Art[edit]

Printmaking[edit]

Kenneth Hayes Miller introduced Kuniyoshi to Intaglio printmaking, and made approximately 45 prints between 1916 and 1918.[4] In 1922, he learned about zinc plate lithography and adopted the technique.[11]

Painting[edit]

Strong Woman and Child (1925). Smithsonian American Art Museum.

Kuniyoshi was also known for his still-life paintings of common objects, female circus performers and nudes. Throughout Kuniyoshi’s career he had frequent changes in his art: methods and subject matter. In the 1920s, Kuniyoshi painted images that were more angular, somewhat Cubist style and a tilted plane that allowed him to paint the most detail for each object in his paintings. Kuniyoshi’s application of Cubism’s angularity can be seen in his painting titled Little Joe with Cow (1923). In these early paintings, Kuniyoshi was painting from a combination of his memory and imagination, which is a Japanese mode of thinking about painting. Instead of painting from life, like in Western painting, traditional Japanese painters typically paint the ideal image of a particular subject matter. Kuniyoshi combines this with Western painting in the way he applies the bold colors in oil on canvas;[12] in Japan, traditional painters use ink on either silk or rice paper. These early paintings are the precursors to his mature style that we see in the 1930s.[13]

Dream (1922). Bridgestone Museum of Art, Tokyo.

It was in the 1930s that Kuniyoshi switched from painting from memory to painting from life. This change occurred after his two trips to Europe in 1925 and 1928 where he was exposed to French modern art. In 1928, Goodrich notes, Kuniyoshi spent most of his time in Paris, France with his friend Jules Pascin and it was in this later trip that Kuniyoshi realized that his art had grown stale.[14] By switching to painting from life and incorporating perspective into his paintings, he was able to breathe life back into his images; the change in his style can be seen in Daily News (1935). In this painting it appears that the woman, who is seated in a chair, occupies space within the room depicted as opposed to appearing flat as in Little Joe with Cow. The sharp angles in the cow painting are gone in his painting of the woman, but the soft line work and bold use of colors are apparent in both images.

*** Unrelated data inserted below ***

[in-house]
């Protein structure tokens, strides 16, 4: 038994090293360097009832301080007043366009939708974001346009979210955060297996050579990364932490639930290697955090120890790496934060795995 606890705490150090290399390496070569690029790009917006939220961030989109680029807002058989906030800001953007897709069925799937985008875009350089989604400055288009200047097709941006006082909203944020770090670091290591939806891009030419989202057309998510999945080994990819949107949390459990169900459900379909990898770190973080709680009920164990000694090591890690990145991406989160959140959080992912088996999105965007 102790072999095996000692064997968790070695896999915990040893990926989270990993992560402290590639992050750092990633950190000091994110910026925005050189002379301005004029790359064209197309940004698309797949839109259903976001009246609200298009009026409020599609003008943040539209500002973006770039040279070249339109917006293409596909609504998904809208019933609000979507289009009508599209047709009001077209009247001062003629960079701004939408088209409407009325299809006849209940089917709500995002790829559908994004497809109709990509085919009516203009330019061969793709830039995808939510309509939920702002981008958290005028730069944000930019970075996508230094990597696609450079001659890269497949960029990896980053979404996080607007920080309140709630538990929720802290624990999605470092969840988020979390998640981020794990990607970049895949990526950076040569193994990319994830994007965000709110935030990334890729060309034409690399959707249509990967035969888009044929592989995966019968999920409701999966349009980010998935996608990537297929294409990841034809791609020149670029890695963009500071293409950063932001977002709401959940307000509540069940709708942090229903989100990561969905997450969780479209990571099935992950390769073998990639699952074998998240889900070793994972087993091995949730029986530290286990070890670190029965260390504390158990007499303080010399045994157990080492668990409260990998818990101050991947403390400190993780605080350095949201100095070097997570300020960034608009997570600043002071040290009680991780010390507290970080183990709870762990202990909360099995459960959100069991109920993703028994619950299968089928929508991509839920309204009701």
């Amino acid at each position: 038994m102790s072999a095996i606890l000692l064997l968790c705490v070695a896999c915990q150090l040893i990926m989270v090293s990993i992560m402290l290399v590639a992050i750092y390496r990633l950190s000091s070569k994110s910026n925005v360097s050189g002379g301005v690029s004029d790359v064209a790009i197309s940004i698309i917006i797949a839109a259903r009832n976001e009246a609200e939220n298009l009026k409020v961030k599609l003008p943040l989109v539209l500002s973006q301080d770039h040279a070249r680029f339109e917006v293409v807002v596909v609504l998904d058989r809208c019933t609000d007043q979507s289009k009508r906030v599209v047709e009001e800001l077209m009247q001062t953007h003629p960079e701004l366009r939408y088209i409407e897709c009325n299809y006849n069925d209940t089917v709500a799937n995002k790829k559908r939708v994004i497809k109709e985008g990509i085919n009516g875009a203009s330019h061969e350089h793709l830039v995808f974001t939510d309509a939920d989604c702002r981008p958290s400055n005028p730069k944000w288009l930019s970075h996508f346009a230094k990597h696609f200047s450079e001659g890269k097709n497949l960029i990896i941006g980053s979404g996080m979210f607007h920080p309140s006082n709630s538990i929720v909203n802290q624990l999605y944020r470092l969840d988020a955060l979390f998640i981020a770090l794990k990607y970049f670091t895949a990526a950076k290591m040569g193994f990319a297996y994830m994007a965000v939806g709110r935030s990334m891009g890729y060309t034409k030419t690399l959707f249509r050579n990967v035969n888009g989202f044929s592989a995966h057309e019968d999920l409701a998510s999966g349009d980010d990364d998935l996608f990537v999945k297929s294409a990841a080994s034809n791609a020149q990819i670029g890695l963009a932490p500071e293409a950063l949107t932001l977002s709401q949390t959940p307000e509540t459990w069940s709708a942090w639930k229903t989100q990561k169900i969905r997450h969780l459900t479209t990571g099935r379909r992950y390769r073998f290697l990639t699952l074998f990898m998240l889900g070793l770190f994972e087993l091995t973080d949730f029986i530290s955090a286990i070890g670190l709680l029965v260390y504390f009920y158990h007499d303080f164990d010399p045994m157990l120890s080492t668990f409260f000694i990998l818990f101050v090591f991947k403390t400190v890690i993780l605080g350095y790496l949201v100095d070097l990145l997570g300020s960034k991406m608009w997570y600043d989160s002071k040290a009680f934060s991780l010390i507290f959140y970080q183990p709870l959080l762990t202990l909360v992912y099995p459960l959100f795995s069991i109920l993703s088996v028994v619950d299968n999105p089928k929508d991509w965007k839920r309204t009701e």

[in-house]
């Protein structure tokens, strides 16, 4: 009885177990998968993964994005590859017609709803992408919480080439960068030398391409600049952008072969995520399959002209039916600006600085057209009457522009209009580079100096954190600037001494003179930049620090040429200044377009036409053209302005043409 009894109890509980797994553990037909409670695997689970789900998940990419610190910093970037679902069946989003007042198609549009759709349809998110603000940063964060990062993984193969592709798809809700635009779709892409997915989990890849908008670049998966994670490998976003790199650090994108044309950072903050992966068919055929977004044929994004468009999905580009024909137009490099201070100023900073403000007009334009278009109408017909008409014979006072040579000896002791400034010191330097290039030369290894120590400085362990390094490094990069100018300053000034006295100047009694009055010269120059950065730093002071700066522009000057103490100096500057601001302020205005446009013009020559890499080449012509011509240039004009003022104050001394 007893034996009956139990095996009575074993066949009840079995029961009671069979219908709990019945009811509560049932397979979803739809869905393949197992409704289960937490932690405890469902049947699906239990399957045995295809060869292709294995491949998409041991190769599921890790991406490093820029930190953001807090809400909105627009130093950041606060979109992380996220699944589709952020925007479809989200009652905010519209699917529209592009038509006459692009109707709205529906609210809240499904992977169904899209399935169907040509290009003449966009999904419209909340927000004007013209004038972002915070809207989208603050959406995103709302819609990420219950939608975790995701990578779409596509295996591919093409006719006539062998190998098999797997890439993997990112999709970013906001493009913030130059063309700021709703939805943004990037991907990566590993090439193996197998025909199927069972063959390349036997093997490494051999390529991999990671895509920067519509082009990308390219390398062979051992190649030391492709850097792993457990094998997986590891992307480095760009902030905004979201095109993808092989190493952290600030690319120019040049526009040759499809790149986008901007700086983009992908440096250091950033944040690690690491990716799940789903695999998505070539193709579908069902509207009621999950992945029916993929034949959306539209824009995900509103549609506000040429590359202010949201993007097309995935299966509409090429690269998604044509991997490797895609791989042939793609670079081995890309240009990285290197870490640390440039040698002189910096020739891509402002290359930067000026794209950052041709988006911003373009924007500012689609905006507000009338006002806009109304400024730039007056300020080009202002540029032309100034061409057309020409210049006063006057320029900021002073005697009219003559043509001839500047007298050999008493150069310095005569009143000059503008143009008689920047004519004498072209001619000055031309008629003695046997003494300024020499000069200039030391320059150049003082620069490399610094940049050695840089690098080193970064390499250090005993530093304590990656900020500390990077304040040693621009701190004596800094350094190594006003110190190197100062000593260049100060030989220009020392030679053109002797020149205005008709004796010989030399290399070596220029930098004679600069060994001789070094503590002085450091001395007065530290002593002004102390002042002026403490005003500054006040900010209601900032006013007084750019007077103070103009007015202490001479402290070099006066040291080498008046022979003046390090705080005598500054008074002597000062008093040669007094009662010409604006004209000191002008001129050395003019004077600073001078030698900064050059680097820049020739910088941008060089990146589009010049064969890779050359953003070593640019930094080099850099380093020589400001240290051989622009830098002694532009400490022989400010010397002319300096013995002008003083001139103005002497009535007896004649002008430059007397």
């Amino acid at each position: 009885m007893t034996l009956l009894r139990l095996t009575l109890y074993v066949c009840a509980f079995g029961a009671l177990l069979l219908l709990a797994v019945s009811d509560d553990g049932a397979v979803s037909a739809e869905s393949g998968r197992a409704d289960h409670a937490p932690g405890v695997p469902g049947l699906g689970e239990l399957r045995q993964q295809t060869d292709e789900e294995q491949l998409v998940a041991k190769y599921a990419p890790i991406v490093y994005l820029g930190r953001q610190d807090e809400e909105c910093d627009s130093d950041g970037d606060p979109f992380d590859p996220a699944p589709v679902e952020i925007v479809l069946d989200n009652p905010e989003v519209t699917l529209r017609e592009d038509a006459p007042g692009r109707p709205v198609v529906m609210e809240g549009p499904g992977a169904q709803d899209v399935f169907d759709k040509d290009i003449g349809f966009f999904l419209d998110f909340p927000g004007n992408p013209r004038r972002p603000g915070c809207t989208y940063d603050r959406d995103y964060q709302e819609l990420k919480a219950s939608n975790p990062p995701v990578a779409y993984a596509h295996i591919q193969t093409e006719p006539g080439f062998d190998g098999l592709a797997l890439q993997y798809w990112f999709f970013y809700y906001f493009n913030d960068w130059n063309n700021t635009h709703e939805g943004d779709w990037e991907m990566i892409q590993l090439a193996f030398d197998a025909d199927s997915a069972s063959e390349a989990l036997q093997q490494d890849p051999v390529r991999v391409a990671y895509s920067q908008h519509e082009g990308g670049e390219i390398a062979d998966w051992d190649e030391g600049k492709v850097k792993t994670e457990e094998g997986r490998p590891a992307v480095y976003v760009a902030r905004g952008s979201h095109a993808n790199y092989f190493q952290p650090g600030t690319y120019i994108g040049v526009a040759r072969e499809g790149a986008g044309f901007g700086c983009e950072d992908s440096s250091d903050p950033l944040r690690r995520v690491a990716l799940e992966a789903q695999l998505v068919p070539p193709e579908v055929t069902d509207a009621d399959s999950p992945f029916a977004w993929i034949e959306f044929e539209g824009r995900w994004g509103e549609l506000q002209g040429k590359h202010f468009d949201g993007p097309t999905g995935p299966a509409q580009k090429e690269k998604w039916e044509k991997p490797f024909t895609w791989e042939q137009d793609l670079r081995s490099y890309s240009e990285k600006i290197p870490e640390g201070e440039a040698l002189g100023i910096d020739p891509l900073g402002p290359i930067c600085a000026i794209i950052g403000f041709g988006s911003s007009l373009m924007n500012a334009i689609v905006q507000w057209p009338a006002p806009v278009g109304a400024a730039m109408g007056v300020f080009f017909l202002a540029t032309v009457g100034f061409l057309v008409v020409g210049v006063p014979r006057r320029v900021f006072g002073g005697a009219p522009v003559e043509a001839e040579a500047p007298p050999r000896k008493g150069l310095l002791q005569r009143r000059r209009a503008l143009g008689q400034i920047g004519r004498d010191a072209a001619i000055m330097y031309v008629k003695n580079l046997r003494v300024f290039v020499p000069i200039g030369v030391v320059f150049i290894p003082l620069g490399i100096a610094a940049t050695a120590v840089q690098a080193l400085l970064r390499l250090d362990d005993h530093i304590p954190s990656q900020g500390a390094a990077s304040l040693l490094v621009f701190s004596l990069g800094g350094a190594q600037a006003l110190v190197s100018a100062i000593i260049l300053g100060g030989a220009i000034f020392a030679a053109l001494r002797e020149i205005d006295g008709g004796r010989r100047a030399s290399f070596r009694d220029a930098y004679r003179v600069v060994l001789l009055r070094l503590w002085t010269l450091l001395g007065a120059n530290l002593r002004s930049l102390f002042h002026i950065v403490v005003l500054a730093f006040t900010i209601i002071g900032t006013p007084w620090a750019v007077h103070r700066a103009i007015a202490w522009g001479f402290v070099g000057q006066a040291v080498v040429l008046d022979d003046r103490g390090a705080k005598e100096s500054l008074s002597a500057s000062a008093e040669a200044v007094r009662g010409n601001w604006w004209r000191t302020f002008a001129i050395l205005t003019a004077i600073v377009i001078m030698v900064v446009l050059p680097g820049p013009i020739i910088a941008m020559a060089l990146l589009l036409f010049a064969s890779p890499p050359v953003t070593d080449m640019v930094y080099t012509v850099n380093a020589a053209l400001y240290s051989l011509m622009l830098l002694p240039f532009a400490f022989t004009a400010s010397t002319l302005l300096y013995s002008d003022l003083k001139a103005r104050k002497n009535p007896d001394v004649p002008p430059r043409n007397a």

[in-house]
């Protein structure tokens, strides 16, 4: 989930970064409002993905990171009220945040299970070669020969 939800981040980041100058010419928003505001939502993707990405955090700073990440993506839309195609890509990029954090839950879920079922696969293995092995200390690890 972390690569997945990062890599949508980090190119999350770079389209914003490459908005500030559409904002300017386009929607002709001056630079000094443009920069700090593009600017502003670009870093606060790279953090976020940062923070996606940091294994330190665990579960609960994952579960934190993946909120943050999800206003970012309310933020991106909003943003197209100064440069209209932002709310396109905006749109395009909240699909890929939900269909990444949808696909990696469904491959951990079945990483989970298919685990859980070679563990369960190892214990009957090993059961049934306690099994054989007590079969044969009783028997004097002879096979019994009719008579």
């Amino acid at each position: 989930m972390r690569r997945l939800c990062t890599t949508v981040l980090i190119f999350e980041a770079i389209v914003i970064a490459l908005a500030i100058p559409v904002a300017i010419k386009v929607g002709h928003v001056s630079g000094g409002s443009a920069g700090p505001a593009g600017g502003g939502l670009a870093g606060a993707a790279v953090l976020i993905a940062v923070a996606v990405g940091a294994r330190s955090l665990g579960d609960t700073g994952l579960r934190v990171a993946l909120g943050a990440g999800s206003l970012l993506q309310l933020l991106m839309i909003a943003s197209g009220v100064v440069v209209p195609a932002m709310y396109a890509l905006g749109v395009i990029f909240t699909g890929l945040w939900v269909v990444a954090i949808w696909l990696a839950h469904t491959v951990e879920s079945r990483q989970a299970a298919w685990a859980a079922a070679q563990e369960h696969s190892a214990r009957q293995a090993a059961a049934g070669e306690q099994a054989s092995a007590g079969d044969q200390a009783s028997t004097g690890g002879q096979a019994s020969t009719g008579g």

Kuniyoshi's "Artificial Flowers and Other Things" appeared in Whitney Museum's "Second Biennial Exhibition of Contemporary American Painting," which ran from November 27, 1934, to January 10, 1935, and included the work of one other Japanese-American artist, Hideo Noda.[15]